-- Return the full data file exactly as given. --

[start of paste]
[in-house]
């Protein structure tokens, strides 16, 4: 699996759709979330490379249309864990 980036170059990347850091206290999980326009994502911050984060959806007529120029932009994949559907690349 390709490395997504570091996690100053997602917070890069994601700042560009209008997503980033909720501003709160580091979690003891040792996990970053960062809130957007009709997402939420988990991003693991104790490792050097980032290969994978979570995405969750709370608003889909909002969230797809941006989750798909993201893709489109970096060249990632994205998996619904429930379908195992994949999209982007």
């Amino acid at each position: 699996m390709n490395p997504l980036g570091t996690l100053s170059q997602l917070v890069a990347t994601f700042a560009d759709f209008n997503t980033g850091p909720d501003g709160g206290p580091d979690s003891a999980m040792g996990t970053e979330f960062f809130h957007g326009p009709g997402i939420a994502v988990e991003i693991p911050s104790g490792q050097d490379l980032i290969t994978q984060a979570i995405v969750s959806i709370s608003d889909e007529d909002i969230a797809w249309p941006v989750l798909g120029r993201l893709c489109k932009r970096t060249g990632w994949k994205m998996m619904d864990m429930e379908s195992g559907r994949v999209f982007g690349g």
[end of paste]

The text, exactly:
[in-house]
């Protein structure tokens, strides 16, 4: 699996759709979330490379249309864990 980036170059990347850091206290999980326009994502911050984060959806007529120029932009994949559907690349 390709490395997504570091996690100053997602917070890069994601700042560009209008997503980033909720501003709160580091979690003891040792996990970053960062809130957007009709997402939420988990991003693991104790490792050097980032290969994978979570995405969750709370608003889909909002969230797809941006989750798909993201893709489109970096060249990632994205998996619904429930379908195992994949999209982007």
């Amino acid at each position: 699996m390709n490395p997504l980036g570091t996690l100053s170059q997602l917070v890069a990347t994601f700042a560009d759709f209008n997503t980033g850091p909720d501003g709160g206290p580091d979690s003891a999980m040792g996990t970053e979330f960062f809130h957007g326009p009709g997402i939420a994502v988990e991003i693991p911050s104790g490792q050097d490379l980032i290969t994978q984060a979570i995405v969750s959806i709370s608003d889909e007529d909002i969230a797809w249309p941006v989750l798909g120029r993201l893709c489109k932009r970096t060249g990632w994949k994205m998996m619904d864990m429930e379908s195992g559907r994949v999209f982007g690349g």